Google’s Daydream VR Ecosystem: Everything You Need to Know

Google's Daydream VR Ecosystem: Everything You Need to KnowThere has been a lot of speculation about what virtual reality technology Google would be showing at Google I/O. We didn’t get a standalone headset, and we didn’t get any Project Tango based depth-sensing augmented reality either, but Google did reveal a new VR platform that’s built on top of Android N.

Dubbed Daydream, the new VR platform unveiled at Google I/O is a much more ambitious version of Google Cardboard, though what it has in common with Google’s previous VR standard is that the handset will continue to drive the entire VR experience, as the new headset Google unveiled will not come with any sensors. It will also only work with a select number of Android N smartphones that will have special sensors and screens, supporting refresh rates to minimise latency and allow for a crisp, smooth VR experience.

But perhaps the most important part of the announcement is that Daydream will be more than a standard for hardware – it will also be a software platform, as Daydream compatible phones will come with a feature called Android VR mode – this includes optimisations for better app performance, but more importantly, it is also an ecosystem within which people can navigate inside virtual reality.

There’s going to be a Daydream home sreen app that will allow people to access apps and content, much like the Oculus Home screen for the Samsung Gear VR. This solves one of the bigger problems that you have when using Google Cardboard – switching between apps is a jarring, uncomfortable experience where you have to take the headset off, remove the phone, use it normally to get to the next app, and then get back into VR all over again. Also, Google services like YouTube, Street View, Play Movies, Play Store and Google Photos will have VR apps.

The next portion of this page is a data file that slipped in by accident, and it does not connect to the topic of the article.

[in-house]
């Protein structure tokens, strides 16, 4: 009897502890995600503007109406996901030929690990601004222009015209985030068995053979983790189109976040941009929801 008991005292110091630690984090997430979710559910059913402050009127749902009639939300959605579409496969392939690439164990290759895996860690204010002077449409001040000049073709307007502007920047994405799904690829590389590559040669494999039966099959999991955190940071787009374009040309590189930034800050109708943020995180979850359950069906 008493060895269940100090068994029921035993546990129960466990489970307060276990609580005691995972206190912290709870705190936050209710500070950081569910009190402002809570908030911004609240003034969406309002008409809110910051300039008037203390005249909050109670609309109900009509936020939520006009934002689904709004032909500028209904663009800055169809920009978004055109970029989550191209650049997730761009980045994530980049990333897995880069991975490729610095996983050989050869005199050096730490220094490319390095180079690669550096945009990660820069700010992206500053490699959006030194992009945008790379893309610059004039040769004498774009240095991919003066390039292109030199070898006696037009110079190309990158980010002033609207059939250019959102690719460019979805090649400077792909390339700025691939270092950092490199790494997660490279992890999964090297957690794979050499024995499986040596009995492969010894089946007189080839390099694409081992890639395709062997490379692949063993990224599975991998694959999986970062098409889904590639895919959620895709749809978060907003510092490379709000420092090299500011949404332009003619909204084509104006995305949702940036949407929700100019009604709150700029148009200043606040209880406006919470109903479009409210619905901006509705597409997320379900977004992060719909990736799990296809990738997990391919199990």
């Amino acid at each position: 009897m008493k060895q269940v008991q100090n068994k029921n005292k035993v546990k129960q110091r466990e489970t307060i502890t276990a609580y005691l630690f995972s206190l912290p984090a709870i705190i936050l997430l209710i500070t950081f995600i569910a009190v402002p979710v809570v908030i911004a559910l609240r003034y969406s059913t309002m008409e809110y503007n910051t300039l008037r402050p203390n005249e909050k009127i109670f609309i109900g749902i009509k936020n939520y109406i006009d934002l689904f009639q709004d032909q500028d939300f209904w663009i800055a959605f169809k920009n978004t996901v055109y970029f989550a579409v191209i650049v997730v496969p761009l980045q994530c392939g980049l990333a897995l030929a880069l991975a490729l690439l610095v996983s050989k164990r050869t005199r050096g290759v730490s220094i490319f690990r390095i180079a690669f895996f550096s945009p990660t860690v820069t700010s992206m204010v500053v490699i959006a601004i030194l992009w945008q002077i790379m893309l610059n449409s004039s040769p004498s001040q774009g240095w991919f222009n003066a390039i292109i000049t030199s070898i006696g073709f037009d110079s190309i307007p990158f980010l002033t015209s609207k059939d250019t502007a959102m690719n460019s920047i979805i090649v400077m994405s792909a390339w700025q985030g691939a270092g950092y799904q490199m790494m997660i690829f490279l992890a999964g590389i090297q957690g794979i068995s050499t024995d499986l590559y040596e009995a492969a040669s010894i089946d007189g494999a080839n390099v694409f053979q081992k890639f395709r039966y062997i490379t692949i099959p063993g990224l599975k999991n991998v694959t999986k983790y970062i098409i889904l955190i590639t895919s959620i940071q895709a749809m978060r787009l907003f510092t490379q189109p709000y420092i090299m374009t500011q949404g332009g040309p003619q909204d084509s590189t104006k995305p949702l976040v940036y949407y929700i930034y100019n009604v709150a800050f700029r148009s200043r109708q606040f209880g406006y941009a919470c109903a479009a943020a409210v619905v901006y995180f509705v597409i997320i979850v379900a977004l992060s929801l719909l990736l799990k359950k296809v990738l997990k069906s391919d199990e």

That’s not all though – the Daydream headset also includes one interesting piece of new hardware. The Daydream viewer itself looks like a sturdier, less DIY version of the Google Cardboard headset – but what’s new here is the small Bluetooth remote that is a part of the system. The remote has basic features such as buttons for navigation – a useful feature – but what makes it particularly appealing is that it also includes some motion sensing capabilities.

No, it’s not going to be as fine tuned as the HTC Vive’s motion controllers, but even if it’s as reliable as a common air mouse, the new controller will enable a lot more interactivity in mobile VR experiences. In theory, you could play a game of Chess in VR where you reach down and physically pick up the pieces; or defend yourself in a first person lightsaber battle, thanks to this accessory.

All of this sounds great, but little else is known about the system right now. Google has named eight hardware partners who will make Daydream ready phones – Samsung, HTC, LG, Xiaomi, Huawei, ZTE, Asus, and Alcatel. Of this, four (Samsung, LG, Huawei, and HTC) have their own VR standards as well, although HTC’s is not in the smartphone space. We don’t know the release date for Daydream viewers, or the anticipated price; the same is true for the phones that will power it. All Google has said is that it should launch in the “fall”.

It’s a significant development, and one that’s a good step forward from Cardboard but it’s too soon to say what the impact of Daydream will actually be – if the device is priced too high, or if the number of phones that support it is very limited, the technology might not catch on for now. Hopefully, Google will reveal more details soon.